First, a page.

May 10, 2021

Loan and Lend

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Do you loan someone money? Or do you lend it to him? Good news: Either is correct. But lend is considered more proper.

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5 punctuation problems even experts can't agree on
Posted by June on May 10, 2021
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A few years back I set out to write a comprehensive punctuation book — one that laid out the rules for proper punctuation in every situation imaginable.

How naïve I was.

You don’t have to spend a lot of time digging through reference books to know that in some situations, there are no rules. For example, do you put a comma in “What it is is a new house”? Where do you put the apostrophe and S in “Casablanca’s” best scene? How many hyphens do you put in “30-day-dry-aged beef”? Would you hyphenate “You can donate tax-free”?

The Associated Press Stylebook and the Chicago Manual of Style lay out lots of basic punctuation rules. But in certain gray areas, they’re useless. Lots of academic books and professional style guides have basic rules, but they’re no help in tough punctuation situations.

I had an idea: Why not survey a few working editors to ask what they would do? That way, for situations with no clear rules, readers of “The Best Punctuation Book Period” could benefit from experts’ own best guesses.

The editors who took my punctuation survey disagreed on how to handle some tricky situations. Here's my recent column looking at five punctuation problems my experts couldn’t agree on.

June Casagrande is a writer and journalist whose weekly grammar/humor column, “A Word, Please,” appears in community newspapers in California, Florida, and Texas. more

The Best Punctuation Book, Period

A Comprehensive Guide for Every Writer, Editor, Student, and Businessperson

The most comprehensive punctuation guide ever, “The Best Punctuation Book, Period” doesn’t just cover the basic rules. It delves into gray areas of punctuation left unclear by the other rule books, showing how the rules differ in four different editing styles. There's also an A to Z reference of commonly mispunctuated terms. more

Grammar Snobs Are Great Big Meanies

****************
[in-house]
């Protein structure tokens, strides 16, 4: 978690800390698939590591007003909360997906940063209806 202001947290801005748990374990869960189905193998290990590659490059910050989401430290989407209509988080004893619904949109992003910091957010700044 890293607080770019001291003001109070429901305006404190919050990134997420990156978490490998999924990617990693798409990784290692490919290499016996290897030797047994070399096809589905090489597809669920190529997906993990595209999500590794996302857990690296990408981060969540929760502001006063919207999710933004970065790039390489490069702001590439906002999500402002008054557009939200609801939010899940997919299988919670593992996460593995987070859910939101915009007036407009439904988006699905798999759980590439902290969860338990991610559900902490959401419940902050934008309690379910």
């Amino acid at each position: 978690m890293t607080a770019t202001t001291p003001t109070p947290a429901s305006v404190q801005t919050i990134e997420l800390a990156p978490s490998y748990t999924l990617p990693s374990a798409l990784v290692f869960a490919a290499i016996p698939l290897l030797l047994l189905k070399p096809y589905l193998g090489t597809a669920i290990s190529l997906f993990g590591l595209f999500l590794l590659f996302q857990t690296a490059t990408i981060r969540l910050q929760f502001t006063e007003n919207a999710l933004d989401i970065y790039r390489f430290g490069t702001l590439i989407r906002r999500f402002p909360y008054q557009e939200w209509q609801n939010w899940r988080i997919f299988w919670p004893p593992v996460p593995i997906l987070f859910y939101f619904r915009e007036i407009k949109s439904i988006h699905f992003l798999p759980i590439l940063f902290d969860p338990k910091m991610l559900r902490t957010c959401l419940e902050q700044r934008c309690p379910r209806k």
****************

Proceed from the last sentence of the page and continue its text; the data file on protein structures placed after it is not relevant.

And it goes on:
A Guide to Language for Fun and Spite

What do suicidal pandas, doped-up rock stars, and a naked Pamela Anderson have in common? They’re all a heck of a lot more interesting than reading about predicate nominatives and hyphens. June Casagrande knows this and has invented a whole new twist on the grammar book. more

Mortal Syntax

Mortal Syntax takes on the 101 most frequently attacked usage choices. Dedicating one short chapter to each, Casagrande brings her subject to life, teaching English usage through lively and amusing personal anecdotes. more

It Was the Best of Sentences, It Was the Worst of Sentences

Your story may be brilliant. Your insights may be groundbreaking. Your characters may be so real you can almost touch them. But they're not worth a thing if you can't bring them to life in well-written sentences. more

  • 'Beckon Call,' 'All Tolled' and Other Misheard Terms

    John Robertson Your article on "all-told" seems a bit off in one aspect. Recently, I was reporting the amount of rain that we had received to another family member and I reported "All-tolled, we had over 5 inches." The amount was a sum of several days of continued precipitation. While I agree with your point that in general, all-told should be the correct choice, when you are dealing with numeric values, wouldn't all-tolled be more correct? http://Grammar%20Underground

  • 'Whom' vs. 'Who' at the Beginning of a Sentence

    June A.S.: Everything you said is right, but I'm not sure which comment you're directing it at. Are you getting confused by passive voice as it comes into play in these sentences? "I called him" uses the object pronoun "him" because, as you said, is an object. When you invert that sentence to say "He was called," it's not the same sentence structure. In passive voice, the object of the action (so to speak) is made the grammatical subject of the sentence. So "He was called" does, as you said, required the subject pronoun "he." I don't believe anyone said anything to the contrary.

  • 'Whom' vs. 'Who' at the Beginning of a Sentence

    A.S. WRONG! If "Whom was called into the office" is a question then it's the equivalent of asking "Him was called into the office?" which is obviously wrong. If it's a statement it's still wrong. Look, it's not difficult: Me, him, her, them and whom are objects. I, he, she, they and who are subjects. If the person in the sample sentence is the object (as indicated by "whom") then the office must be the subject but there's no verb for the subject, so the person must be the subject and is therefore who. Understand?

  • E-mail vs. Email

    June Punctuation rules for American English are indeed "always" put the period or comma before the closing quote mark. British style is as you described (that is, it follows a certain logic). But American rules are rooted in a printing convention that originated from aesthetics concerns. I'm quite confident that this American convention will go the way of the dinosaur. Wikipedia is proof: Their style is situational in the way you described. But for now, it's the rule: The comma always goes "inside," as does a "period."

  • A Not-So-Thrilling Typo

    June Oops. Fixing now. (Better late than never.)